Health Advice



Nurses on pandemic front lines look to refill their 'empty cup'

Meredith Cohn, The Baltimore Sun on

Published in Health & Fitness

BALTIMORE -- Nurses gained attention during the pandemic for their work on the front lines of health care, taking on extra duties and patients and shouldering a lot more grief.

The unprecedented load shook morale and diminished their numbers — one in four nurse positions in Maryland hospitals is now vacant.

The nurses, as well as their administrators and educators, however, are not letting the moment pass without making some changes to better equip nurses physically and emotionally for the job. Some are seeking help from legislators and officials in Washington and Annapolis, but more are working within their own hospitals and schools.

“Nurses can’t keep pouring from an empty cup,” said Dawn Mueller-Burke, an assistant professor in the University of Maryland School of Nursing who also works in the University of Maryland Medical Center’s neonatal intensive care unit.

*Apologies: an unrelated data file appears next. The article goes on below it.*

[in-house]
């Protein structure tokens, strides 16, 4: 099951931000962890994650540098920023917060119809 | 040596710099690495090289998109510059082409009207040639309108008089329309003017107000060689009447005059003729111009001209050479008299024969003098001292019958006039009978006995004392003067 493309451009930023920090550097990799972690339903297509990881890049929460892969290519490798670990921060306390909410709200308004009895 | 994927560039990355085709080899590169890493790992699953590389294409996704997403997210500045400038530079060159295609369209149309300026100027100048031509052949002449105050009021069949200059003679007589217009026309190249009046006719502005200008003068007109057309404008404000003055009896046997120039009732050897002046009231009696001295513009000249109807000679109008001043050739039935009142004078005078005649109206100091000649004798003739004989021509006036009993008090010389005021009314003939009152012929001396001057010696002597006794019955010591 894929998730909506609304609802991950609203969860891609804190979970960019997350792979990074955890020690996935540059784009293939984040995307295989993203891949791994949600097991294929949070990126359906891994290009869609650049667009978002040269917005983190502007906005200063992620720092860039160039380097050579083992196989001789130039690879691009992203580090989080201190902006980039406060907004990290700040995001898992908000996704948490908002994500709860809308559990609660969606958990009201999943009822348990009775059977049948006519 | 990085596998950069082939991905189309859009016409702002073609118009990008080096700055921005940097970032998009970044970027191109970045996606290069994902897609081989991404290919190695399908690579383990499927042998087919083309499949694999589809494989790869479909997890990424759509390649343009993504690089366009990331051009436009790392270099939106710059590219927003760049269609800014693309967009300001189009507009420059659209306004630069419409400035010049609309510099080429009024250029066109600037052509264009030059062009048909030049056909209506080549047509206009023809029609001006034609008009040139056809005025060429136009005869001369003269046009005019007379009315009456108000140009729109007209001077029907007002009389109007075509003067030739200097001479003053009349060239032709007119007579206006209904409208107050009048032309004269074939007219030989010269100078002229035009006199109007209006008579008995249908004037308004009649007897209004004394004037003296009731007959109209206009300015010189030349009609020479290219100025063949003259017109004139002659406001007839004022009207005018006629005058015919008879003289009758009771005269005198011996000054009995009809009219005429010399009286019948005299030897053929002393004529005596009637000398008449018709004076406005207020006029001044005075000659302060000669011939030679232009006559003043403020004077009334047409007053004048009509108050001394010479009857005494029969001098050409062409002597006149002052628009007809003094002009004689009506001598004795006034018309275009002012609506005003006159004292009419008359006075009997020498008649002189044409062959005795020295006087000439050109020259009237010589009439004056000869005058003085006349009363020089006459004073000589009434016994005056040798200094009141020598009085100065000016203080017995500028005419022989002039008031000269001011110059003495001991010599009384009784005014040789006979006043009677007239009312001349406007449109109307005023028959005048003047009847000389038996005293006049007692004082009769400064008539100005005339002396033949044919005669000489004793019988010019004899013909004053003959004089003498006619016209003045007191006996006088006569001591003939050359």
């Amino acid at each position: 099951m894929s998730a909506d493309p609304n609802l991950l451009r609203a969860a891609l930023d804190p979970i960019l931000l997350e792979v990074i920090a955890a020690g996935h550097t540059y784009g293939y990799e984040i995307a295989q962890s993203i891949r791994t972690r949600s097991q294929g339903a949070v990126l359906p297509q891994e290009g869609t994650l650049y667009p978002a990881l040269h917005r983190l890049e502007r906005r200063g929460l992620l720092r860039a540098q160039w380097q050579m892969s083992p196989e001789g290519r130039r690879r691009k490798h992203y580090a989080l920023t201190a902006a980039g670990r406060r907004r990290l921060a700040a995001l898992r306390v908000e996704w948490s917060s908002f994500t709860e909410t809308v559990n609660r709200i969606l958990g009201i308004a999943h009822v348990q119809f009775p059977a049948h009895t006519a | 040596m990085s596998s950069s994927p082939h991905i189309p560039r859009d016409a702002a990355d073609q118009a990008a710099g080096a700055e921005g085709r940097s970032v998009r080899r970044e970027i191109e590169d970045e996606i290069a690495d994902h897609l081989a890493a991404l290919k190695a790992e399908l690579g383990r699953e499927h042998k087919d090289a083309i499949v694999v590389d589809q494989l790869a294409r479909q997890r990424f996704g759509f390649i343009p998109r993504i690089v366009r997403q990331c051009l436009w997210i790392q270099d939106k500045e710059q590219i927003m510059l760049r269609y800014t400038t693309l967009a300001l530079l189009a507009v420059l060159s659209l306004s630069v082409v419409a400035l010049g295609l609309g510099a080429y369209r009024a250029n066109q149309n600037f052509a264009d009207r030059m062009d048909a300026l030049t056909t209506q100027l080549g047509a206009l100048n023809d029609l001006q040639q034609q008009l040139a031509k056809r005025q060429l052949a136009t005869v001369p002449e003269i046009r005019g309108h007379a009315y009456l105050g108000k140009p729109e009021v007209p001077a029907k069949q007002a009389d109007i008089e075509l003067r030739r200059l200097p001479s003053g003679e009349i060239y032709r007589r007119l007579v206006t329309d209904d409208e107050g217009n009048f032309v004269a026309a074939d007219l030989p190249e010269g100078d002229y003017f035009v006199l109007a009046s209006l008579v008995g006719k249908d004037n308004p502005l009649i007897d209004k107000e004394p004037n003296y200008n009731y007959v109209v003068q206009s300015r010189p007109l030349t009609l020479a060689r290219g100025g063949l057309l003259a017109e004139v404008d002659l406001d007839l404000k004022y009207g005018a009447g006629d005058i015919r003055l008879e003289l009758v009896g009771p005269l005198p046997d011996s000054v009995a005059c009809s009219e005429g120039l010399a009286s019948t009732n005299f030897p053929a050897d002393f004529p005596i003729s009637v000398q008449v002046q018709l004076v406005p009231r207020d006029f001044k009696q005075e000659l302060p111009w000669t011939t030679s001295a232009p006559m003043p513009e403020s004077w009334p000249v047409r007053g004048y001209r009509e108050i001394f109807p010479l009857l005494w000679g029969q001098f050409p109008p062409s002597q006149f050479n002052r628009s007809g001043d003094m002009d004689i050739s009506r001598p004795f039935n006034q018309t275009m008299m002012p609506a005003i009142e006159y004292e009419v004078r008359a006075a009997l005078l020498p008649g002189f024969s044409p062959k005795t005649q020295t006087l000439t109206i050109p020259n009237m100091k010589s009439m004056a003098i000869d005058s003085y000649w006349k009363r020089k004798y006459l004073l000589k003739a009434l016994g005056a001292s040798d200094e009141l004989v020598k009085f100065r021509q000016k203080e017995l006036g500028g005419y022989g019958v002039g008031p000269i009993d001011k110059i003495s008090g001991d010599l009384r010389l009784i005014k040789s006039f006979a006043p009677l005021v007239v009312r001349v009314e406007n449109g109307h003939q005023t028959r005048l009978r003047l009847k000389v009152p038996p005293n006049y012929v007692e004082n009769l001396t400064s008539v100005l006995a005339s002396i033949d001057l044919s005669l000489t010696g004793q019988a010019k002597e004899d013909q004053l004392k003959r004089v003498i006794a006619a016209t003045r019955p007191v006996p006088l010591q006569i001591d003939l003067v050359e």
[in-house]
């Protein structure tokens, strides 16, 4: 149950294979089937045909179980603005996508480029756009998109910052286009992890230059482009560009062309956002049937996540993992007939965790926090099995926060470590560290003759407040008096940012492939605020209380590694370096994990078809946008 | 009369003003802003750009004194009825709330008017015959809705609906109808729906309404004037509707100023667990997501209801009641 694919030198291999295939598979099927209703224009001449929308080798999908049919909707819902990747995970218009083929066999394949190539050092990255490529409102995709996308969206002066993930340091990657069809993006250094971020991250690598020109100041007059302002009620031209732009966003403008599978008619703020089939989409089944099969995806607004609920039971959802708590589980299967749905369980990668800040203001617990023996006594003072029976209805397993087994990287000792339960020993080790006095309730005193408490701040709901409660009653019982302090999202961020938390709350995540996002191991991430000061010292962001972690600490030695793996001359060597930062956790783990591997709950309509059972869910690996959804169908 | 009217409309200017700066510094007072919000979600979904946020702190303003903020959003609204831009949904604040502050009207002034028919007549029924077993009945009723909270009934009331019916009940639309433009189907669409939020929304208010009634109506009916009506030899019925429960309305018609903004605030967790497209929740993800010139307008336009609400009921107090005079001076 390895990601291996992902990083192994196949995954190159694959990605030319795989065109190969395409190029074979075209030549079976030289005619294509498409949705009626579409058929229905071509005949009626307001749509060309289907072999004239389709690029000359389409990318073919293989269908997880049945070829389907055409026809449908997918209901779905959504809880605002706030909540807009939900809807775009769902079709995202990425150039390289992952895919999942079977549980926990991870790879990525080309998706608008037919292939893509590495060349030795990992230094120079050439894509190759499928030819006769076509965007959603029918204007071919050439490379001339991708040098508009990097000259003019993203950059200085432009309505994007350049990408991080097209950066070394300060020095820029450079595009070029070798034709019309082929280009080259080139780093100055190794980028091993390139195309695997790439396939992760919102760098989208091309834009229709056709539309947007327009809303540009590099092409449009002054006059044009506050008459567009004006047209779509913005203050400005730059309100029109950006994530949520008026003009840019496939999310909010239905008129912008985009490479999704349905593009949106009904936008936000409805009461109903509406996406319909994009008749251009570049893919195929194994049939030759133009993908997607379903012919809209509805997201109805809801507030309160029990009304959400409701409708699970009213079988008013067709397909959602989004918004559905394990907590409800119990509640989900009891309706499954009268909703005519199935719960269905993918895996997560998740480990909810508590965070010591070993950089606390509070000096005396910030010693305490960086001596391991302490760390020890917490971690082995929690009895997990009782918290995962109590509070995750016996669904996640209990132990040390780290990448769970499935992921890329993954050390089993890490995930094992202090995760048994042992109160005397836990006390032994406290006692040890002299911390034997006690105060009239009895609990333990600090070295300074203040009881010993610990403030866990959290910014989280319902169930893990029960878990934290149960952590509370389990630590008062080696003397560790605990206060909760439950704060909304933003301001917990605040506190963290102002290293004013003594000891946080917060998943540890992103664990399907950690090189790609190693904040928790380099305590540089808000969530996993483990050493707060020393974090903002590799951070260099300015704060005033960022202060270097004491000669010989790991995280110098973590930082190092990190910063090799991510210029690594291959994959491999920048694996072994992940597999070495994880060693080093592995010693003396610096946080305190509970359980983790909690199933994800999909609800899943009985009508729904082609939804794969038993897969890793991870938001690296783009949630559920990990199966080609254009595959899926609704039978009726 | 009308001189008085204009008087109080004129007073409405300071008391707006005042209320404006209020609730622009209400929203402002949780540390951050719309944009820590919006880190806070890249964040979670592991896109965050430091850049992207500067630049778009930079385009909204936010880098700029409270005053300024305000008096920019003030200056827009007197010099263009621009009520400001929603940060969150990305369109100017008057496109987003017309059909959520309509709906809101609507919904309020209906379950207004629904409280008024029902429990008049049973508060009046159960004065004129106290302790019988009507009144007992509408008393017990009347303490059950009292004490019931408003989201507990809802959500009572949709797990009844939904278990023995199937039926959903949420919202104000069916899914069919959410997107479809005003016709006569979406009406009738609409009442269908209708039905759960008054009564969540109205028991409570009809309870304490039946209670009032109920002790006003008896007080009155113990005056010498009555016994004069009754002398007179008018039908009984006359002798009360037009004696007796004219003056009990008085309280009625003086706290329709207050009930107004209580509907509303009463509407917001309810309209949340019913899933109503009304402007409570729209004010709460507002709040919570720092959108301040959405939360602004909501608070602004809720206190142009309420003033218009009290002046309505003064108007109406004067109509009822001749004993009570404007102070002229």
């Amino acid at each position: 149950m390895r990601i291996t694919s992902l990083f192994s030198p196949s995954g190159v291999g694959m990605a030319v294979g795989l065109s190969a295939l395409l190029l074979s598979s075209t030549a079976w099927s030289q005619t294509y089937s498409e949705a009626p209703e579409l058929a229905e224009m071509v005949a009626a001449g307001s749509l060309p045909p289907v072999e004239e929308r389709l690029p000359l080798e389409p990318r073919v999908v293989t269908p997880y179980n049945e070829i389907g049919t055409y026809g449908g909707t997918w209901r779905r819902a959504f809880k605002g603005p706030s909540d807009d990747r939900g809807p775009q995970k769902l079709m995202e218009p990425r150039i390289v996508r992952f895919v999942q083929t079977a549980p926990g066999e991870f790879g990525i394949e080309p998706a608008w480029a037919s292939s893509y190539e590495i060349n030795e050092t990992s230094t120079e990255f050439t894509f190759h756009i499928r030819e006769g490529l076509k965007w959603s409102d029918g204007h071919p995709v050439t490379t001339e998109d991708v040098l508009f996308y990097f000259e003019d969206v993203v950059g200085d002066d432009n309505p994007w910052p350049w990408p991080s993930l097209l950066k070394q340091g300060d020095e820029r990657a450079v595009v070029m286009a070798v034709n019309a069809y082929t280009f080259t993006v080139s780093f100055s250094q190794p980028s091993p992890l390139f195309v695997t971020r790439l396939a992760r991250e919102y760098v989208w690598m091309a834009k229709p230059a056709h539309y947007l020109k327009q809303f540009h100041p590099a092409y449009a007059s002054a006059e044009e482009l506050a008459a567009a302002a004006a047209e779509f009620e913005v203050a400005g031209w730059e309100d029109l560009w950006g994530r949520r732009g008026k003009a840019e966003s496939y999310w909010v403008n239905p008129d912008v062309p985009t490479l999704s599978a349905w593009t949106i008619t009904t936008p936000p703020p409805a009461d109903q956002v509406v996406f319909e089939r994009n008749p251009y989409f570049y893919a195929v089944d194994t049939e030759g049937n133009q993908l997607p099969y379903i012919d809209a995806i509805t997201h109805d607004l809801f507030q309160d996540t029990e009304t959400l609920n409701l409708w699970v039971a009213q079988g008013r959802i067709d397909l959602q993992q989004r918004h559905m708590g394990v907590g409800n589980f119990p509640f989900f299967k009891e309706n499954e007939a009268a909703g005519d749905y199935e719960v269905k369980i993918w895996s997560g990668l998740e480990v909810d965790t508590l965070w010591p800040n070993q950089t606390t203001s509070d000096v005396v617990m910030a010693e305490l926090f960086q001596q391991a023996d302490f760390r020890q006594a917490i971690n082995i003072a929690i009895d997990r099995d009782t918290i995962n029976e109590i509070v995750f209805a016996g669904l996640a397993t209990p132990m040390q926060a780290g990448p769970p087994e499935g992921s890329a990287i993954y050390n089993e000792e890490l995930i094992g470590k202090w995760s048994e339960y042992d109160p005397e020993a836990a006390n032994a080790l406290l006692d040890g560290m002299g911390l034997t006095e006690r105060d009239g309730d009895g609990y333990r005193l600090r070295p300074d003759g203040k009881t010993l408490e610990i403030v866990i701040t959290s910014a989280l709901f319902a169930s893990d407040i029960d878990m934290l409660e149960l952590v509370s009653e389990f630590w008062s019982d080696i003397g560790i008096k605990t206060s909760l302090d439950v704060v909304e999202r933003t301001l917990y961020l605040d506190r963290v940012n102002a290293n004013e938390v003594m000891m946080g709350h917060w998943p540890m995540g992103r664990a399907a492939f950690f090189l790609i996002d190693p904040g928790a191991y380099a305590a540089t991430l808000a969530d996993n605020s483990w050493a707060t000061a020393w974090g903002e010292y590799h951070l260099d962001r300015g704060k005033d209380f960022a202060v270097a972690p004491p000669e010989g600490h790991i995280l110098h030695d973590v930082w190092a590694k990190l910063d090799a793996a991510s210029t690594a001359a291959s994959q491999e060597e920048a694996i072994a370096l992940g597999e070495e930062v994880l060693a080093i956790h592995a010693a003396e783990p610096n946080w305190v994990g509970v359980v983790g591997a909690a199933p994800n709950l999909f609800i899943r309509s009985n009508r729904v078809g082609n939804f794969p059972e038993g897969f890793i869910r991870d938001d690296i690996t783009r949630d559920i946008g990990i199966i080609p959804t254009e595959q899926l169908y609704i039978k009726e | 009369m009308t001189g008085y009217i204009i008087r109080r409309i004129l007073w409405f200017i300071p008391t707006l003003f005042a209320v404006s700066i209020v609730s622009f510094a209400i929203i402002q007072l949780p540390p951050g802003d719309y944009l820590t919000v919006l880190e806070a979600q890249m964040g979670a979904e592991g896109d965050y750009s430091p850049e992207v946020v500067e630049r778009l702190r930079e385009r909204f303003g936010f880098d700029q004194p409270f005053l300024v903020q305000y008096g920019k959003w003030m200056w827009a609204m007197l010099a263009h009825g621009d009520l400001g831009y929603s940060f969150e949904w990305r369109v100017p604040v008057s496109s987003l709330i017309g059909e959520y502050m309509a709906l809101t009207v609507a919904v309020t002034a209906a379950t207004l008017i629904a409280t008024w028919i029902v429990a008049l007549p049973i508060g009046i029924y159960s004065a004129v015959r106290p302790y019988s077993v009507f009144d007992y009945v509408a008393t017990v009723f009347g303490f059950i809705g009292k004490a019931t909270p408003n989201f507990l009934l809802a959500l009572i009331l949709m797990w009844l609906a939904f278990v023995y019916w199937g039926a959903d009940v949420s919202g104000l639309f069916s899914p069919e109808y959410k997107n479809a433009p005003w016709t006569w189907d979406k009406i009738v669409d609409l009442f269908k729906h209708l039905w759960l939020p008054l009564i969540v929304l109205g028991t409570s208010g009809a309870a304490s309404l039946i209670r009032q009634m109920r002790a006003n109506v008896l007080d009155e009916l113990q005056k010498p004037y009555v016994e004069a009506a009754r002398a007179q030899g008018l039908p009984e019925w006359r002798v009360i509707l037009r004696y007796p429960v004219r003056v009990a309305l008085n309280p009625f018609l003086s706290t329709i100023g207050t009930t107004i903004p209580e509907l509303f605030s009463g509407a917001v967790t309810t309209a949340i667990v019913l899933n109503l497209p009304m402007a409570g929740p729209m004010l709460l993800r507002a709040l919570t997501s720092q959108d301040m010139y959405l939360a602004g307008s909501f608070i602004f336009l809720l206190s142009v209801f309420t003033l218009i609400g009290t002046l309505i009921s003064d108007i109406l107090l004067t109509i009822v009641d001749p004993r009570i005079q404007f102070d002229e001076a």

“We need to close the academic and practice gaps,” she said. “And that calls for doing a better job in a variety of areas.”

The nursing school has been changing the way it prepares nurses so students have a better understanding of the work and the tools they need, by focusing more on real-world scenarios, Mueller-Burke said.


Undergraduate students will adopt a new curriculum this fall that was developed by the American Association of Colleges of Nursing that expands use of technology to simulate current experiences. Instead of technical proficiency, the emphasis will be on “competencies” to ensure nursing students understand how jobs are actually done.

“We want our students more immersed in the experiences,” Mueller-Burke said. “They can’t just be good at taking blood pressure. They need to be a good team member. They need to be taking care of themselves, too.”

Hospitals across the country have struggled with COVID-19 surges that have tested their limits. Cases are rising again, though hospitalizations remain relatively low in Maryland at about 200, compared with more than 3,400 at the January peak.

Officials say they expect more waves, adding to the normal caseload from heart attacks, injuries, and other emergencies and surgeries.


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